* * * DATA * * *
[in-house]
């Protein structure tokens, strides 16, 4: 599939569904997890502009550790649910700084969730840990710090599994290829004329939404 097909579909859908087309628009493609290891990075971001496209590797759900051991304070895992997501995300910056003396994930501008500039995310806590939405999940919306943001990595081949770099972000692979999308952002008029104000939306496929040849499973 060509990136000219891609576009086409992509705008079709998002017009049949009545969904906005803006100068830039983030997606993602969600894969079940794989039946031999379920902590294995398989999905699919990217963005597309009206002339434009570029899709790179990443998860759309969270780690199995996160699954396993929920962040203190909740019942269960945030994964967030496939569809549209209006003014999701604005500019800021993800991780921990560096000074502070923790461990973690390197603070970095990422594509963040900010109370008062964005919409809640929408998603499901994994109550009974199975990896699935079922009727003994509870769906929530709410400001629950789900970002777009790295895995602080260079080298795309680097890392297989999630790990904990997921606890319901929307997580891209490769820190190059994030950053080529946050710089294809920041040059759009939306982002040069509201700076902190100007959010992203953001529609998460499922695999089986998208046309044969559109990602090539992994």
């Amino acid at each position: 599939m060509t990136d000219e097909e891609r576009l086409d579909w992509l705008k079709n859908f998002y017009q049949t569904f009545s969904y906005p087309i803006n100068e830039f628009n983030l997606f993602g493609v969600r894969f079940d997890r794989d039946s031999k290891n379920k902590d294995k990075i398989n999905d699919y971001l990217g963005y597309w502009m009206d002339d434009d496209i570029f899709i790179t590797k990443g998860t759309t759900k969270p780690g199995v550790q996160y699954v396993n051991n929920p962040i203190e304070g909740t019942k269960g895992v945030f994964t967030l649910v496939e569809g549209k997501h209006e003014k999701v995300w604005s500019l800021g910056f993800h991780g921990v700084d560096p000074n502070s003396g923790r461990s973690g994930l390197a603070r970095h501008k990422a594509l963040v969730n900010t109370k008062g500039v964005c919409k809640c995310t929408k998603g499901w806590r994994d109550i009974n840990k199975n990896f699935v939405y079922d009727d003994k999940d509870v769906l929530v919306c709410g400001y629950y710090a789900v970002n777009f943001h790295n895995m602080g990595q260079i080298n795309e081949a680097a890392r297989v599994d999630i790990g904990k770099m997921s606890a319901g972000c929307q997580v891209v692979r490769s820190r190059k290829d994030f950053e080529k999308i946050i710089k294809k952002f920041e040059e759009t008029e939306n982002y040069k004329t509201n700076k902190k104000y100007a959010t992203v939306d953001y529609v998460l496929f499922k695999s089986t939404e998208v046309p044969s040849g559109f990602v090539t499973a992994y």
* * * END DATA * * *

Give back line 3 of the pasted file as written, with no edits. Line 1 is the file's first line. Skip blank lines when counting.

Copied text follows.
């Amino acid at each position: 599939m060509t990136d000219e097909e891609r576009l086409d579909w992509l705008k079709n859908f998002y017009q049949t569904f009545s969904y906005p087309i803006n100068e830039f628009n983030l997606f993602g493609v969600r894969f079940d997890r794989d039946s031999k290891n379920k902590d294995k990075i398989n999905d699919y971001l990217g963005y597309w502009m009206d002339d434009d496209i570029f899709i790179t590797k990443g998860t759309t759900k969270p780690g199995v550790q996160y699954v396993n051991n929920p962040i203190e304070g909740t019942k269960g895992v945030f994964t967030l649910v496939e569809g549209k997501h209006e003014k999701v995300w604005s500019l800021g910056f993800h991780g921990v700084d560096p000074n502070s003396g923790r461990s973690g994930l390197a603070r970095h501008k990422a594509l963040v969730n900010t109370k008062g500039v964005c919409k809640c995310t929408k998603g499901w806590r994994d109550i009974n840990k199975n990896f699935v939405y079922d009727d003994k999940d509870v769906l929530v919306c709410g400001y629950y710090a789900v970002n777009f943001h790295n895995m602080g990595q260079i080298n795309e081949a680097a890392r297989v599994d999630i790990g904990k770099m997921s606890a319901g972000c929307q997580v891209v692979r490769s820190r190059k290829d994030f950053e080529k999308i946050i710089k294809k952002f920041e040059e759009t008029e939306n982002y040069k004329t509201n700076k902190k104000y100007a959010t992203v939306d953001y529609v998460l496929f499922k695999s089986t939404e998208v046309p044969s040849g559109f990602v090539t499973a992994y």